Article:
Common ground
Nov. 9, 2018
by Ivan Raconteur

I was starting to wonder, in the weeks leading up to the midterm elections, if there was anything left in this country upon which we could agree.

The divisive climate seemed to transcend politics and ooze into other areas.

There were some dark days when it seemed like people were prepared to argue about anything, even the most innocuous subjects.

However, when the sun rose on the morning after the election, its pale light glistening on the fresh coating of treacherous new ice waiting to do me a mischief on the back stairs, I found a reason for hope.

Despite the bitter wind trying to invade my coat and sting my eyes, already blurry from lack of sleep, I found some common ground.

There is one subject upon which everyone I met enthusiastically agreed.

Men and women from every socio-economic background, race, religion, and philosophical persuasion came together for one simple reason.

They were rejoicing in the knowledge that after months of suffering, we will finally get a break from the non-stop assault of obnoxious political ads.

To say that we were exposed to negative advertising during this election cycle doesn’t begin to convey the depth of depravity these abominable messages represent.

I’m confident that the miscreants who produced this filth did so in order to get us to vote for a particular candidate or political party.

For me, however, the recent political ads had the effect of convincing me not to support anyone who was involved in producing or endorsing the ads, not to mention lowering my opinion of people in general.

These persistent reminders of man’s inhumanity to man are enough to sour anyone on their fellows.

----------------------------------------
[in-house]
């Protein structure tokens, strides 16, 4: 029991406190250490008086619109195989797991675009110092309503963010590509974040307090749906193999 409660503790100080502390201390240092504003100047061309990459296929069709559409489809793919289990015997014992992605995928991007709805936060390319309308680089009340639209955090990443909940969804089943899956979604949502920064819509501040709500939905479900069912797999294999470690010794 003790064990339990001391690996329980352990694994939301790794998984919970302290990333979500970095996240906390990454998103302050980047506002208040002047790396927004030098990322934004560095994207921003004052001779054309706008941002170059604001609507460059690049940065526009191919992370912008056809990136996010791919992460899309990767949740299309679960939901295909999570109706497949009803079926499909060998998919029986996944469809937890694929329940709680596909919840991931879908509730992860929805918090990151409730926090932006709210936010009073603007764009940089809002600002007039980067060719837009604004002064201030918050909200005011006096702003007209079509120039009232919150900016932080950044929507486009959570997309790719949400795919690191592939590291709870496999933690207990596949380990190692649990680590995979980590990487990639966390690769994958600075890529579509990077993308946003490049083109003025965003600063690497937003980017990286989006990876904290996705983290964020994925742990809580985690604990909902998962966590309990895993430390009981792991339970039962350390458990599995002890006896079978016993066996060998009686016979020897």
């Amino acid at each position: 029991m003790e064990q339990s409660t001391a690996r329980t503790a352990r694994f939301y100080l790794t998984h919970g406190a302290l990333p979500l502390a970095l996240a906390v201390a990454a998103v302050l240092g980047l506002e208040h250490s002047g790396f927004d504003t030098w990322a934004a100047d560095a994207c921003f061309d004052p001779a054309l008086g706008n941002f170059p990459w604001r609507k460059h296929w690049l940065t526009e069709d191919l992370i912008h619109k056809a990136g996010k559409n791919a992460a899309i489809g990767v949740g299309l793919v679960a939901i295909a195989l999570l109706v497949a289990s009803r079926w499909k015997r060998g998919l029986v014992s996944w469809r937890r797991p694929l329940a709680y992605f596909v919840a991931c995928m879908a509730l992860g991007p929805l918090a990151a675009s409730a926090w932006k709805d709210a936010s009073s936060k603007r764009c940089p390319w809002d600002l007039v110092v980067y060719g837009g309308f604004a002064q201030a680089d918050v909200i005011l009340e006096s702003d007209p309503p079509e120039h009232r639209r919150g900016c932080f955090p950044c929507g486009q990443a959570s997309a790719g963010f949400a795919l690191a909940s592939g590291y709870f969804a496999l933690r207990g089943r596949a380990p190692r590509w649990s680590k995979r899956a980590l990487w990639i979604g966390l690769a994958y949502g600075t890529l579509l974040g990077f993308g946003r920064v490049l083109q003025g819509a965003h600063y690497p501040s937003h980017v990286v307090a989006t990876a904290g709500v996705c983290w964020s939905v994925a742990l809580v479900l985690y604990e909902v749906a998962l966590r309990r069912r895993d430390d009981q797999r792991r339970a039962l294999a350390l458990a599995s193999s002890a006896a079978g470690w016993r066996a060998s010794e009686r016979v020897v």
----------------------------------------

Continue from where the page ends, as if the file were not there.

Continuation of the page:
Through many conversations I have had recently, I learned that I am not the only one who found it impossible to watch television prior to the election without the remote actually in my hand, poised to mute the sound at the first sign of a political ad or the mug of some political creature about to spew his filthy propaganda.

One fellow I spoke to noted he normally enjoys listening to the radio in his car. Lately, he said, he had taken to driving with one hand on the radio control in case it became necessary to switch the sound off in a hurry.

It is troubling that so many of the ads are mean-spirited and abusive, although that is not entirely new.

What is more disturbing is the fact that some people find it acceptable to publish blatant lies to try to sway voters.

I don’t know when the rules changed, but we can’t continue to go down this path.

To allow anyone, including elected officials and candidates, to deliberately publish information that is absolutely false, without any consequences whatsoever, is a huge mistake.

For too long, we have allowed politicians to act as if the laws don’t apply to them, and we’re paying the price for it now.

There seems to be no standards for ethical conduct when it comes to political campaigns.

If candidates and politicians behave this way before election day, why would any logical person think they are going to behave any differently after they are elected?

It seems like everyone I talk to hates political ads, but there seems to be more negative and false ads now than ever before. The only way that will ever change is if citizens demand it. No governmental organization in the history of mankind has ever made any effort to clean up its own act without consistent direct pressure from its constituents.

We are fortunate that there are still a few of those rare creatures among us – people who conduct themselves in a responsible, honest manner before and after the election.

These are individuals who earn our respect rather than trying to get their way by deceit and intimidation.

I applaud these people because they consistently demonstrate integrity, and they take responsibility for their actions.

We need a lot more of that at all levels of government.

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